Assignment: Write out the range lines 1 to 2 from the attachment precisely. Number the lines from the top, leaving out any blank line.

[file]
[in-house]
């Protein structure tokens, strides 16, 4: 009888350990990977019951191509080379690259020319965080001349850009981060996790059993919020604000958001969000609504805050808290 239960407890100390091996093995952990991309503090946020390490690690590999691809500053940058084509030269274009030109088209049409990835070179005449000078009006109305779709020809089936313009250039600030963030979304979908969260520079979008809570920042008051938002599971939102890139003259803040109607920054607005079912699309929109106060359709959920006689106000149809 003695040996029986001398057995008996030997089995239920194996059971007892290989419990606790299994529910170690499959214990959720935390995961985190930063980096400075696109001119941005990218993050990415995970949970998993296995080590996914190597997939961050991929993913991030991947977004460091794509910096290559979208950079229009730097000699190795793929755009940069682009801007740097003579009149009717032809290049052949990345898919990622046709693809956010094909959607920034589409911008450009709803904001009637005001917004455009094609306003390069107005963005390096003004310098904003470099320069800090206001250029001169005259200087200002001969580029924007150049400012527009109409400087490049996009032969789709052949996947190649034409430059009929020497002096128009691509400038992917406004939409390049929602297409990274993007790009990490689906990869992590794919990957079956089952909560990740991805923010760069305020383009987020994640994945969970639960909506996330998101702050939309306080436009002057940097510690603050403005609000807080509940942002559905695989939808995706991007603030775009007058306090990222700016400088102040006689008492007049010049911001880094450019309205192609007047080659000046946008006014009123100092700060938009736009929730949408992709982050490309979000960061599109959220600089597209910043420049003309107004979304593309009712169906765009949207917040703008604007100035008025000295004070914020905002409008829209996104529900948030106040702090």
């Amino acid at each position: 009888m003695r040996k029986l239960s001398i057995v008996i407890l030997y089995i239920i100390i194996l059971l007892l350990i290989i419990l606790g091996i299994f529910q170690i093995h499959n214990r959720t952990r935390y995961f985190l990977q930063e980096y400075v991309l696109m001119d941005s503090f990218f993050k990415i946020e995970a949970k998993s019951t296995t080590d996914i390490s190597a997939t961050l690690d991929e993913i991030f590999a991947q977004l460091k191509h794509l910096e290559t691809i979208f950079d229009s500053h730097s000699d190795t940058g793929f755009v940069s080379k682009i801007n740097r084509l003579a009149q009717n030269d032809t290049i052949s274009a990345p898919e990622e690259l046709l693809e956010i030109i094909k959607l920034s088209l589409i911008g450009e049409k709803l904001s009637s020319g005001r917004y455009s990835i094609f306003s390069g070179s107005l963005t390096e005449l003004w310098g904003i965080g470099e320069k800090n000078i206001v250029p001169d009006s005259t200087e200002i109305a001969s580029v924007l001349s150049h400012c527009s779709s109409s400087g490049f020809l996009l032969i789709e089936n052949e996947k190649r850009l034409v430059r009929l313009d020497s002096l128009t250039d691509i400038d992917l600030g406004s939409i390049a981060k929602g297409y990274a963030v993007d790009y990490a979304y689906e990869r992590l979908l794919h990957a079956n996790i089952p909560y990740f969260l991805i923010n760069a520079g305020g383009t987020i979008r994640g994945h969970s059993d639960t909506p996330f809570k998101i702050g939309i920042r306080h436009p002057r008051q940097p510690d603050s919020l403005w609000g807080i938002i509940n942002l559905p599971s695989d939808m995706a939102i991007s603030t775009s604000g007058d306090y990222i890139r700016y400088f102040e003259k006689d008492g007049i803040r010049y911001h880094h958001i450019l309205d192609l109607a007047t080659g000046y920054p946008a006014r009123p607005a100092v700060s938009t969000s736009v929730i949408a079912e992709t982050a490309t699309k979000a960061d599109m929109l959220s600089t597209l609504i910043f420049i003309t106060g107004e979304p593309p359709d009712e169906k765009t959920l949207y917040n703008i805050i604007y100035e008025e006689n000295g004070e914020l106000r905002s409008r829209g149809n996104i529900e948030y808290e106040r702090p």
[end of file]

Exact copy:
[in-house]
């Protein structure tokens, strides 16, 4: 009888350990990977019951191509080379690259020319965080001349850009981060996790059993919020604000958001969000609504805050808290 239960407890100390091996093995952990991309503090946020390490690690590999691809500053940058084509030269274009030109088209049409990835070179005449000078009006109305779709020809089936313009250039600030963030979304979908969260520079979008809570920042008051938002599971939102890139003259803040109607920054607005079912699309929109106060359709959920006689106000149809 003695040996029986001398057995008996030997089995239920194996059971007892290989419990606790299994529910170690499959214990959720935390995961985190930063980096400075696109001119941005990218993050990415995970949970998993296995080590996914190597997939961050991929993913991030991947977004460091794509910096290559979208950079229009730097000699190795793929755009940069682009801007740097003579009149009717032809290049052949990345898919990622046709693809956010094909959607920034589409911008450009709803904001009637005001917004455009094609306003390069107005963005390096003004310098904003470099320069800090206001250029001169005259200087200002001969580029924007150049400012527009109409400087490049996009032969789709052949996947190649034409430059009929020497002096128009691509400038992917406004939409390049929602297409990274993007790009990490689906990869992590794919990957079956089952909560990740991805923010760069305020383009987020994640994945969970639960909506996330998101702050939309306080436009002057940097510690603050403005609000807080509940942002559905695989939808995706991007603030775009007058306090990222700016400088102040006689008492007049010049911001880094450019309205192609007047080659000046946008006014009123100092700060938009736009929730949408992709982050490309979000960061599109959220600089597209910043420049003309107004979304593309009712169906765009949207917040703008604007100035008025000295004070914020905002409008829209996104529900948030106040702090």